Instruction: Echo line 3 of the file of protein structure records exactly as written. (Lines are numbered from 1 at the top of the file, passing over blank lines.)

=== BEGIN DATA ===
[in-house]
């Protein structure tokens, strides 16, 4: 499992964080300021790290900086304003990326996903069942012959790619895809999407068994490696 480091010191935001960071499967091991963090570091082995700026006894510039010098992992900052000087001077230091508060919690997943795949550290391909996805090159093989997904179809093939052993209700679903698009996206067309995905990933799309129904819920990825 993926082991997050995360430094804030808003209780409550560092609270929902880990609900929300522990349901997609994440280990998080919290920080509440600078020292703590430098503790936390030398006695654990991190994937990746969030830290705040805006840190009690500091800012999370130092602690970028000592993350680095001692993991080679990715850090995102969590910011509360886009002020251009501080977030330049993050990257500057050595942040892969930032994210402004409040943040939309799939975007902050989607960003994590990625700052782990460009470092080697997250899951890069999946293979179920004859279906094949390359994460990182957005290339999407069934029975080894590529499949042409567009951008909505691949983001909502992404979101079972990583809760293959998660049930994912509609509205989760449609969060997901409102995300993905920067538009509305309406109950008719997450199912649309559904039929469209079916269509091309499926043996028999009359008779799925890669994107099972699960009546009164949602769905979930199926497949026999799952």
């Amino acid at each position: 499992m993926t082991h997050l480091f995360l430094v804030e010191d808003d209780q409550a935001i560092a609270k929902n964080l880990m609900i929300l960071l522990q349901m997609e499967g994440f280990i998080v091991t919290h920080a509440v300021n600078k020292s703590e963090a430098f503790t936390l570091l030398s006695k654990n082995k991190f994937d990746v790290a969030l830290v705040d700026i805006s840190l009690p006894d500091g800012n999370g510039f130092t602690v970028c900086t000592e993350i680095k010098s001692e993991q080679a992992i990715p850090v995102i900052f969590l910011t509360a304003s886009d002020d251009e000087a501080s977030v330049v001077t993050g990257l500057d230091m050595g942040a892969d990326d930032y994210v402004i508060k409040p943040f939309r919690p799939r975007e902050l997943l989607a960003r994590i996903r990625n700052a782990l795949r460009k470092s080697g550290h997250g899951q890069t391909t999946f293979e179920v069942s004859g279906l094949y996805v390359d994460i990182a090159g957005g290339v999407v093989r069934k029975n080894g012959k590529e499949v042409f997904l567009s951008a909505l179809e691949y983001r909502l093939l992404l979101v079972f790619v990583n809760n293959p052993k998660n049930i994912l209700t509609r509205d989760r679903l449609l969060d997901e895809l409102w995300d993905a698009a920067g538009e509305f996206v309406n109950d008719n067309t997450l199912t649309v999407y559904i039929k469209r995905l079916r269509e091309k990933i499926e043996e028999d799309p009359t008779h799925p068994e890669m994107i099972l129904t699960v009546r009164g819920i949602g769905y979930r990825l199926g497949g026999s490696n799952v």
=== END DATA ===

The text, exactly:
């Amino acid at each position: 499992m993926t082991h997050l480091f995360l430094v804030e010191d808003d209780q409550a935001i560092a609270k929902n964080l880990m609900i929300l960071l522990q349901m997609e499967g994440f280990i998080v091991t919290h920080a509440v300021n600078k020292s703590e963090a430098f503790t936390l570091l030398s006695k654990n082995k991190f994937d990746v790290a969030l830290v705040d700026i805006s840190l009690p006894d500091g800012n999370g510039f130092t602690v970028c900086t000592e993350i680095k010098s001692e993991q080679a992992i990715p850090v995102i900052f969590l910011t509360a304003s886009d002020d251009e000087a501080s977030v330049v001077t993050g990257l500057d230091m050595g942040a892969d990326d930032y994210v402004i508060k409040p943040f939309r919690p799939r975007e902050l997943l989607a960003r994590i996903r990625n700052a782990l795949r460009k470092s080697g550290h997250g899951q890069t391909t999946f293979e179920v069942s004859g279906l094949y996805v390359d994460i990182a090159g957005g290339v999407v093989r069934k029975n080894g012959k590529e499949v042409f997904l567009s951008a909505l179809e691949y983001r909502l093939l992404l979101v079972f790619v990583n809760n293959p052993k998660n049930i994912l209700t509609r509205d989760r679903l449609l969060d997901e895809l409102w995300d993905a698009a920067g538009e509305f996206v309406n109950d008719n067309t997450l199912t649309v999407y559904i039929k469209r995905l079916r269509e091309k990933i499926e043996e028999d799309p009359t008779h799925p068994e890669m994107i099972l129904t699960v009546r009164g819920i949602g769905y979930r990825l199926g497949g026999s490696n799952v």